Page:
Monday, 12 September 2016

Effects of olfactory stimulation by α-pinene on autonomic nervous activity

  • Harumi Ikei
  • Chorong Song

  • Open AccessRapid communication
    DOI: 10.1007/s10086-016-1576-1

    Cite this article as: 
    Ikei, H., Song, C. & Miyazaki, Y. J Wood Sci (2016). doi:10.1007/s10086-016-1576-1


    Wood has been used as building material and for making furniture since a long time, and it has been known from experience that woody smell acts as a mood relaxant. Several studies on the physiological and psychological effects of wood or wood-derived smells have been conducted [17]. The inhalation of air containing volatile organic compounds released from the interior walls of Japanese cedar suppresses increases in salivary chromogranin A [1]. Olfactory stimulation by Japanese cedar chips decreases systolic blood pressure and prefrontal cortex activity [2]. Olfactory stimulation by air-dried wood chips of Japanese cypress, which is commonly found and is widely used as a building material in Japan, reduced the oxygenated hemoglobin concentration in the prefrontal cortex [3]. Moreover, it has been reported that staying at night in a hotel room filled with the smell of Japanese cypress essential oil for three consecutive nights induces natural killer cell activity and reduces the concentrations of adrenaline and noradrenaline in urine [4]. Olfactory stimulation by the essential oil from Japanese cypress leaf enhances parasympathetic nervous activity and decreases prefrontal cortex activity; in a subjective evaluation, the stimulation was assessed to be “comfortable” [5]. Inhalation of d-limonene, which is a major component of conifer wood extracts such as Japanese cedar and Japanese cypress, enhanced parasympathetic nervous activity and decreased heart rate; in a subjective evaluation, the stimulation was also assessed to be “comfortable” [6]. Inhalation of cedrol, a compound found in cedar extract, induced parasympathetic nervous activity and reduced sympathetic nervous activity [7].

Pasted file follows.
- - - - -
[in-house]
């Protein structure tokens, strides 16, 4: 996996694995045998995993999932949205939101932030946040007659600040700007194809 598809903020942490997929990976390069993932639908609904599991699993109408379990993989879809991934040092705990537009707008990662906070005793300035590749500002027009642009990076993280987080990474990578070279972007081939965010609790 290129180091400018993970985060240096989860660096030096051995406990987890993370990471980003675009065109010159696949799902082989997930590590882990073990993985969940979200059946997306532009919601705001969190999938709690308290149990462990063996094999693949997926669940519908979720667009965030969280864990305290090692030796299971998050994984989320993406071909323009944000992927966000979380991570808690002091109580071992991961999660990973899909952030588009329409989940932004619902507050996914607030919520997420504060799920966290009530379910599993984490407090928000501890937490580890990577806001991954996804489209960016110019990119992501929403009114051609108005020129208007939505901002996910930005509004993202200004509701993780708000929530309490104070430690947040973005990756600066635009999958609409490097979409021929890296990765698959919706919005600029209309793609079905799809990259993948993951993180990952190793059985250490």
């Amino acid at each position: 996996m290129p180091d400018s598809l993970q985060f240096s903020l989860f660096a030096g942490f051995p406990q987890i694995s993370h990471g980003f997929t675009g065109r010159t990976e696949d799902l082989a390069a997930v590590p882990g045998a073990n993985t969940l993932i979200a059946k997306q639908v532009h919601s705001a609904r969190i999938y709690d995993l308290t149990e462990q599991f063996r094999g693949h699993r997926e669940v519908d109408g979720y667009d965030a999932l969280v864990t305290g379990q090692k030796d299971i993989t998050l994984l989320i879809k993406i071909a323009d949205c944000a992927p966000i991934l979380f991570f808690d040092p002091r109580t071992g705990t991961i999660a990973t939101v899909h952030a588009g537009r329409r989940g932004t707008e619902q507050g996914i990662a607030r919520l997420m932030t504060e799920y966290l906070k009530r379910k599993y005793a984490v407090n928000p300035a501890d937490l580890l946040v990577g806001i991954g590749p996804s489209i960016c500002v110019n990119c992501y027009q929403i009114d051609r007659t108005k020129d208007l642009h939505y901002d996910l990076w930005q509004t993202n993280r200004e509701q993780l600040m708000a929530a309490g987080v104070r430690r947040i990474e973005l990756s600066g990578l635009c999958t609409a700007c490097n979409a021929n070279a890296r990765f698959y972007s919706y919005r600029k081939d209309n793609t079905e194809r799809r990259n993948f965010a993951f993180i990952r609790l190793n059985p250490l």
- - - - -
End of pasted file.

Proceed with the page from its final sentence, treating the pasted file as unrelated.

α-Pinene is a typical volatile compound present in Japanese cedar wood [8], which is used as a general architectural material. It is also the main component responsible for the smell in forests [9]. Studies using rats or mice have reported the physiological effects of α-pinene in rodent species [1011]. In human studies, Tsunetsugu et al. [12] investigated the effects of α-pinene on 15 male college students. They found that olfactory stimulation with α-pinene, which was rated as a “slight smell”, decreased systolic blood pressure and was assessed as “slightly comfortable” in the subjective evaluation [12]. However, no study has evaluated the physiological effects of α-pinene inhalation on adult females using heart rate variability (HRV) as an index.
    In this study, we investigated the effects of olfactory stimulation by α-pinene on autonomic nervous activity based on the assessment of parasympathetic nervous activity and sympathetic nervous activity using HRV and heart rate in young adult females.

    Materials and Methods